Monday, February 9, 2015

Book Review: Station Eleven

Station Eleven (2014)
Written by Emily St. John Mandel
304 pages
U.S. Publisher: Knopf

A trend that has gone through the literary world like wildfire is the dystopian novel. The young adult crowd has devoured the likes of The Hunger Games and Divergent, but the genre of literary fiction has not been as receptive to it as of late.

And then along comes Emily St. John Mandel's Station Eleven.

The story begins in a Toronto theater, where an established actor dies while performing King Lear. But the day gets worse as a global pandemic known as the "Georgia Flu" spreads from eastern Europe around the world via air travelers. As the years pass, generations of survivors cope with the "new world" while still trying to sustain some of the "old world" traditions, namely the arts. A traveling symphony performs Shakespearean plays in a parking lot. A stranded air traveler forms a museum of relics from the world pre-flu in an airport lounge. But not everyone makes a benevolent transition to the "new world." A self-proclaimed prophet twists passages from Revelations and leads a terrifying cult following to claim dominion over a town near the Great Lakes.

The book switches between three areas: 1) the real world prior to the flu, 2) the real world post-flu and 3) the fictional world of a comic book called Station Eleven that bridges the two previous areas in interesting but totally plausible ways.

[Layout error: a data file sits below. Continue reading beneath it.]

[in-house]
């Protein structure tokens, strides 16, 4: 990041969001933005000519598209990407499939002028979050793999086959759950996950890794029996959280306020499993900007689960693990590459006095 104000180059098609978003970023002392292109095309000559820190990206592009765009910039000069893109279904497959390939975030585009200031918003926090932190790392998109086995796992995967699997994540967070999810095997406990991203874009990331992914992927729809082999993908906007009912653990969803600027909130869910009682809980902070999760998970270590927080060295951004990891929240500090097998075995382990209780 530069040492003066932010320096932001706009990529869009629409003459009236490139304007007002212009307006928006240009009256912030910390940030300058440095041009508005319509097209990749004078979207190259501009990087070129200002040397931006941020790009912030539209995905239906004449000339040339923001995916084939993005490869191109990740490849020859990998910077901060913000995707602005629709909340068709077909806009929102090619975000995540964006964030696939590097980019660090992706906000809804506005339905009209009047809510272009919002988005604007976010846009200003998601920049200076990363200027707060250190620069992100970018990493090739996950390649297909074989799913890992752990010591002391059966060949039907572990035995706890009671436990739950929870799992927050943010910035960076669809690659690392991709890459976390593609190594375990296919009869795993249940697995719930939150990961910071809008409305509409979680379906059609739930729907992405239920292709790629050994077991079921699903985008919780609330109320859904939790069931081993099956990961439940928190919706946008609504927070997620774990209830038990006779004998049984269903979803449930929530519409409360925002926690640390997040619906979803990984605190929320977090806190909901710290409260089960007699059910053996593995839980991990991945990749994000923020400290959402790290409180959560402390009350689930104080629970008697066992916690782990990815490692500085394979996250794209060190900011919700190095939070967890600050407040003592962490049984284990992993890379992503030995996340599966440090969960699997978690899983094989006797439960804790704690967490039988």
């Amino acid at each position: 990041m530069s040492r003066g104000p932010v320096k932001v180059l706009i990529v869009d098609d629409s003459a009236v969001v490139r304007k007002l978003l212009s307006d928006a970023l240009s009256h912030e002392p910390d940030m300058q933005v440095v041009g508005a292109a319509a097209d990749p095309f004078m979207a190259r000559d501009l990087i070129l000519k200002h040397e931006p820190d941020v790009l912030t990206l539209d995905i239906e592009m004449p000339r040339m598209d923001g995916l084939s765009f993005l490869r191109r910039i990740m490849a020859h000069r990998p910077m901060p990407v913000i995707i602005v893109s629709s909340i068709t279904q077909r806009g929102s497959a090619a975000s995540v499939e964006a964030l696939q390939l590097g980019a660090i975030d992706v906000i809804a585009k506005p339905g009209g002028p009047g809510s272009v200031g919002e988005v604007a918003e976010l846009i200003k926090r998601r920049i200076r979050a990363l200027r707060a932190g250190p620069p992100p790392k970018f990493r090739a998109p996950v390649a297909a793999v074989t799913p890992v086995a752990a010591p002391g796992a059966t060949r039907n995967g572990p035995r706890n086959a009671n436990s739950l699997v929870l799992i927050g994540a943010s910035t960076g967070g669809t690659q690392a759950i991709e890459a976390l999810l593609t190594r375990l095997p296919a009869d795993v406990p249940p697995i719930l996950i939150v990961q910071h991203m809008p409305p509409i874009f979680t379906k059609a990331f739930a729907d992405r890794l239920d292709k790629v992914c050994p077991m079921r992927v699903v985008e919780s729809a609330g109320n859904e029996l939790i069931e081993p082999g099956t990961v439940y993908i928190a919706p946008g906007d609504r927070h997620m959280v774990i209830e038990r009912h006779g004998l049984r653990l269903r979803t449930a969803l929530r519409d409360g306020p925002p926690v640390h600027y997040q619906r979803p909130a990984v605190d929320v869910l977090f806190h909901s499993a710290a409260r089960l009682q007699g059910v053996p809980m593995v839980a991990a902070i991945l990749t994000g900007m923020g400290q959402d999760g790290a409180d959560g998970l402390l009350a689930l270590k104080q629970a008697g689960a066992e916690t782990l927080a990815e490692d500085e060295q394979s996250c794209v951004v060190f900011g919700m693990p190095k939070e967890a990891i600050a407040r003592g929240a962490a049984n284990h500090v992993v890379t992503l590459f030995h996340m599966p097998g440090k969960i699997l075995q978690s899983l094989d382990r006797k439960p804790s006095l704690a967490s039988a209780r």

The book's opening is fantastic and the world-building was terrific. My favorite character was Kirsten, one of the members of the Traveling Symphony, so whenever the narrative follows her and the Symphony, the book just soared. It was often in these sections where the author's observations of what the world would be like post-pandemic fascinated me. Where the book had a misstep for me was in its second quarter, when characters like Arthur, the actor destined to die on stage in the opening chapter, take up a significant portion of the plot. That section left me longing to see the Traveling Symphony or Jeevan, the man who tries to save Arthur's life on that stage.

As the second half starts connecting the story threads together, the story got right back in a groove and made for a great read. Scenes involving travelers at an airport allowed St. John Mandel to make some humorous notes about modern air travel, much in the way she made wry observations with the symphony earlier in the book. It also helps that one of the more likable characters, Clark, is the primary character in these sequences.

Shortlisted for the National Book Award last year, the novel successfully melds dystopian speculative sci-fi and serious literary fiction. St. John Mandel, above right, managed to make a Star Trek line ("Survival is insufficient") the main theme of the book. The characters of Station Eleven don't just want to survive, they want to live fulfilling lives and care for each other just like they would pre-flu. As one character puts it, "Hell is the absence of the people you long for." There was a point when I was worried it would veer off and become a pretentious read, but by the three-quarter mark, I knew why this book had been rightfully shortlisted. Grade: 4/5 stars.

The book is currently available in hardcover, audiobook and ebook formats. A paperback version is due Stateside in June.

To see the book's trailer, click here. Below is a Mashable Q&A with the author, but be warned: Spoilers ahead.

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